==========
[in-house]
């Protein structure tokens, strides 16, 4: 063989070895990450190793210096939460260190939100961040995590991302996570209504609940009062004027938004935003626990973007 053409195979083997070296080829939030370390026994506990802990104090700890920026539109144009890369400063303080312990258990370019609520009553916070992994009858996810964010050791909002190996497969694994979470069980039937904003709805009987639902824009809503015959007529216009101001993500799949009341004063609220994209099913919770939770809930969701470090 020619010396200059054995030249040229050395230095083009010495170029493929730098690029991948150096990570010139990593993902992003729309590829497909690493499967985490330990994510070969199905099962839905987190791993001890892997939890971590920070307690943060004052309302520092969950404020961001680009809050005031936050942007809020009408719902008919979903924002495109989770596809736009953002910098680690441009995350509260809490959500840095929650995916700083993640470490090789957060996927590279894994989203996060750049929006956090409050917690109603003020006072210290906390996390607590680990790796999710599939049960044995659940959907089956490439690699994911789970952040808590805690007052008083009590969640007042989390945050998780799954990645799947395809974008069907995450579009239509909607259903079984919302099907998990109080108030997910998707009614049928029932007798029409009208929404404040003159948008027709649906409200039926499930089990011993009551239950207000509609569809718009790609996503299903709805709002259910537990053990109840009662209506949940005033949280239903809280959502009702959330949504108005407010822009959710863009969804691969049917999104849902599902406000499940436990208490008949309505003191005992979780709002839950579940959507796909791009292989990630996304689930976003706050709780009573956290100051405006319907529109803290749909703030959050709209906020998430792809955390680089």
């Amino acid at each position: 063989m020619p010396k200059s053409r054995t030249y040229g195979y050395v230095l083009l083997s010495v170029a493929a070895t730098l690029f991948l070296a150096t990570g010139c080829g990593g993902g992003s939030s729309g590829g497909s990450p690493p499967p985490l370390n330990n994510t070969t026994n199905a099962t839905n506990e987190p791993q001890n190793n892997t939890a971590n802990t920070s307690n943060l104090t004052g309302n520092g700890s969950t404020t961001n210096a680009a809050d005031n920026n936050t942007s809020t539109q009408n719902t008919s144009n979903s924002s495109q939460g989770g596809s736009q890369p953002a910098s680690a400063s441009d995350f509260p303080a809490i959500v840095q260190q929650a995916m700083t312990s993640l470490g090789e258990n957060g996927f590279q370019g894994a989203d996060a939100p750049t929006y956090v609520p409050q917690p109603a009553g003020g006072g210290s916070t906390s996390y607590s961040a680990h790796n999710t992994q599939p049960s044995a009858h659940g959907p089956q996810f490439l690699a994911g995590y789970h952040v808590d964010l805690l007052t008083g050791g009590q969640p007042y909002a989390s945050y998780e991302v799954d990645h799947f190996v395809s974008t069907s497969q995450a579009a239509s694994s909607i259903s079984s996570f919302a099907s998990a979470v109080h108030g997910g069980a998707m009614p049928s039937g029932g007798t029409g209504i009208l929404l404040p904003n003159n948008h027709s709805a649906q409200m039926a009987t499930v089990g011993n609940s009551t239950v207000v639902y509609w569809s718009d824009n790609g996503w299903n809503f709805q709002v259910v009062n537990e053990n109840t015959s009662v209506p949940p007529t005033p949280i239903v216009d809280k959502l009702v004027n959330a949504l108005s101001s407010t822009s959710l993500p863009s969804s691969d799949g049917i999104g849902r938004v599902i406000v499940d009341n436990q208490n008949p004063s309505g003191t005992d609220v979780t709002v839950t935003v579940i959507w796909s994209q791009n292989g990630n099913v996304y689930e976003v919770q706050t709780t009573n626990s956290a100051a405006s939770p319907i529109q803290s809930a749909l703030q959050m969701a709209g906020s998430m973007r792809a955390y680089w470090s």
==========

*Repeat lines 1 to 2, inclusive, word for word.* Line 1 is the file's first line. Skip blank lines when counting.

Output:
[in-house]
């Protein structure tokens, strides 16, 4: 063989070895990450190793210096939460260190939100961040995590991302996570209504609940009062004027938004935003626990973007 053409195979083997070296080829939030370390026994506990802990104090700890920026539109144009890369400063303080312990258990370019609520009553916070992994009858996810964010050791909002190996497969694994979470069980039937904003709805009987639902824009809503015959007529216009101001993500799949009341004063609220994209099913919770939770809930969701470090 020619010396200059054995030249040229050395230095083009010495170029493929730098690029991948150096990570010139990593993902992003729309590829497909690493499967985490330990994510070969199905099962839905987190791993001890892997939890971590920070307690943060004052309302520092969950404020961001680009809050005031936050942007809020009408719902008919979903924002495109989770596809736009953002910098680690441009995350509260809490959500840095929650995916700083993640470490090789957060996927590279894994989203996060750049929006956090409050917690109603003020006072210290906390996390607590680990790796999710599939049960044995659940959907089956490439690699994911789970952040808590805690007052008083009590969640007042989390945050998780799954990645799947395809974008069907995450579009239509909607259903079984919302099907998990109080108030997910998707009614049928029932007798029409009208929404404040003159948008027709649906409200039926499930089990011993009551239950207000509609569809718009790609996503299903709805709002259910537990053990109840009662209506949940005033949280239903809280959502009702959330949504108005407010822009959710863009969804691969049917999104849902599902406000499940436990208490008949309505003191005992979780709002839950579940959507796909791009292989990630996304689930976003706050709780009573956290100051405006319907529109803290749909703030959050709209906020998430792809955390680089």